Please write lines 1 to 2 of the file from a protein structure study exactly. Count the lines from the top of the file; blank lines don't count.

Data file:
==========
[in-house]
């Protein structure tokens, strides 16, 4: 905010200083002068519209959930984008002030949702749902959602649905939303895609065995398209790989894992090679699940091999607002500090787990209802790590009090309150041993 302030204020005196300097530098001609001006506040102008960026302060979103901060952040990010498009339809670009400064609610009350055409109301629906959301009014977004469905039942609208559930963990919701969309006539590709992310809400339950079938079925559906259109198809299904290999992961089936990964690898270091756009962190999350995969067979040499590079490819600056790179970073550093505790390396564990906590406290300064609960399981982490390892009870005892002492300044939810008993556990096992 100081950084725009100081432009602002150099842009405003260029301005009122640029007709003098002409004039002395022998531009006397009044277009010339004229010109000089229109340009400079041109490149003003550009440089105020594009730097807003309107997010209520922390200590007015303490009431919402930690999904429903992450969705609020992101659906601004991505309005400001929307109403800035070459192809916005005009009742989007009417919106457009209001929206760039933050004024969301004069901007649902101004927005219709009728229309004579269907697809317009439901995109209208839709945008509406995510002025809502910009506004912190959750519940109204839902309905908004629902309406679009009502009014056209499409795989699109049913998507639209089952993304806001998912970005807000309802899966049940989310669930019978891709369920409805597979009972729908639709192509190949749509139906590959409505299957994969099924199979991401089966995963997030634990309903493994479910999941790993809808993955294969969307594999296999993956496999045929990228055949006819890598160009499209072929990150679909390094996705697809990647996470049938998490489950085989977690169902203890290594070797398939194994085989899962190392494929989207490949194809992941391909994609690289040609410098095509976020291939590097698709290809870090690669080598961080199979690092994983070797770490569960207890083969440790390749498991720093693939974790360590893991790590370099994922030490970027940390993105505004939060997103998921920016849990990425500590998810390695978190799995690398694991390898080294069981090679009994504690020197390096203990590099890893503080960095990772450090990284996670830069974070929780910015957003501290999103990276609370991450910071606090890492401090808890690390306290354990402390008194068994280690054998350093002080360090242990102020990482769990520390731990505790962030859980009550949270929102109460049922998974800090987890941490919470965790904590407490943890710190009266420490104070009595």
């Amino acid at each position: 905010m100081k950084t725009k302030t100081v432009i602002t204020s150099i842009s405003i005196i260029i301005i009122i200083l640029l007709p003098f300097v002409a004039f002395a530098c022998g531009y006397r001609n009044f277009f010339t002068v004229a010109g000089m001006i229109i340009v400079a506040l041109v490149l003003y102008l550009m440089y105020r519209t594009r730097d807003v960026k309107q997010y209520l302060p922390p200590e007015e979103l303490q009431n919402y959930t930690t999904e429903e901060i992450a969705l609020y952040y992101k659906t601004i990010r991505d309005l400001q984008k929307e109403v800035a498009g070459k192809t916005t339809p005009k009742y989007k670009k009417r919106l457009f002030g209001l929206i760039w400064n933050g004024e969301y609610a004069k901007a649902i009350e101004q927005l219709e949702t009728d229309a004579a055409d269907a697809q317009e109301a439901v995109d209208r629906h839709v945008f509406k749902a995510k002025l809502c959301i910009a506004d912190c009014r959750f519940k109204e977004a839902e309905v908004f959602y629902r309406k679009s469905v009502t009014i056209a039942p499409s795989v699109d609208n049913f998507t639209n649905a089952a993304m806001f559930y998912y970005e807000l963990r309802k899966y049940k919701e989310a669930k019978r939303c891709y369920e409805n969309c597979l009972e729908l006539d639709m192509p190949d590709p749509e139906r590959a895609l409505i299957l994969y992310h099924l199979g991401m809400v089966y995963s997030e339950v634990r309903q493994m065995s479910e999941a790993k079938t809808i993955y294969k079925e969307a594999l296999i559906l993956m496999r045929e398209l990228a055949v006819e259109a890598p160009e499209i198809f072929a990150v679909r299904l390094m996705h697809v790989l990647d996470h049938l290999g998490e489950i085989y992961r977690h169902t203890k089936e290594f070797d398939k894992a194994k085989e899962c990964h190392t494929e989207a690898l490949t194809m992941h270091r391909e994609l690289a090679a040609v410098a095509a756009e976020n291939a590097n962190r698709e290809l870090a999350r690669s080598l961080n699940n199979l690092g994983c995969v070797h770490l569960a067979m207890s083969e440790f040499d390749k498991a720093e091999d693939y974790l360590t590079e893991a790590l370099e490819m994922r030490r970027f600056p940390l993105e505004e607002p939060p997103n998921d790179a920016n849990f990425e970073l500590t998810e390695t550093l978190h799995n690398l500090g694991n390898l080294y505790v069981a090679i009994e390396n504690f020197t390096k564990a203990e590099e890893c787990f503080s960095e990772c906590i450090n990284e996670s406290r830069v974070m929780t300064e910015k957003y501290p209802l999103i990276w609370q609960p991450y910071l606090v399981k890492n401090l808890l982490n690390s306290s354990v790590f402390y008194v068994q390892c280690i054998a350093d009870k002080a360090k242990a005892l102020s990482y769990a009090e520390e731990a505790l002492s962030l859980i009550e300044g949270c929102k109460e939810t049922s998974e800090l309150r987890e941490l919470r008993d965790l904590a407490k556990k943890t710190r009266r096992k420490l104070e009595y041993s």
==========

[in-house]
């Protein structure tokens, strides 16, 4: 905010200083002068519209959930984008002030949702749902959602649905939303895609065995398209790989894992090679699940091999607002500090787990209802790590009090309150041993 302030204020005196300097530098001609001006506040102008960026302060979103901060952040990010498009339809670009400064609610009350055409109301629906959301009014977004469905039942609208559930963990919701969309006539590709992310809400339950079938079925559906259109198809299904290999992961089936990964690898270091756009962190999350995969067979040499590079490819600056790179970073550093505790390396564990906590406290300064609960399981982490390892009870005892002492300044939810008993556990096992 100081950084725009100081432009602002150099842009405003260029301005009122640029007709003098002409004039002395022998531009006397009044277009010339004229010109000089229109340009400079041109490149003003550009440089105020594009730097807003309107997010209520922390200590007015303490009431919402930690999904429903992450969705609020992101659906601004991505309005400001929307109403800035070459192809916005005009009742989007009417919106457009209001929206760039933050004024969301004069901007649902101004927005219709009728229309004579269907697809317009439901995109209208839709945008509406995510002025809502910009506004912190959750519940109204839902309905908004629902309406679009009502009014056209499409795989699109049913998507639209089952993304806001998912970005807000309802899966049940989310669930019978891709369920409805597979009972729908639709192509190949749509139906590959409505299957994969099924199979991401089966995963997030634990309903493994479910999941790993809808993955294969969307594999296999993956496999045929990228055949006819890598160009499209072929990150679909390094996705697809990647996470049938998490489950085989977690169902203890290594070797398939194994085989899962190392494929989207490949194809992941391909994609690289040609410098095509976020291939590097698709290809870090690669080598961080199979690092994983070797770490569960207890083969440790390749498991720093693939974790360590893991790590370099994922030490970027940390993105505004939060997103998921920016849990990425500590998810390695978190799995690398694991390898080294069981090679009994504690020197390096203990590099890893503080960095990772450090990284996670830069974070929780910015957003501290999103990276609370991450910071606090890492401090808890690390306290354990402390008194068994280690054998350093002080360090242990102020990482769990520390731990505790962030859980009550949270929102109460049922998974800090987890941490919470965790904590407490943890710190009266420490104070009595």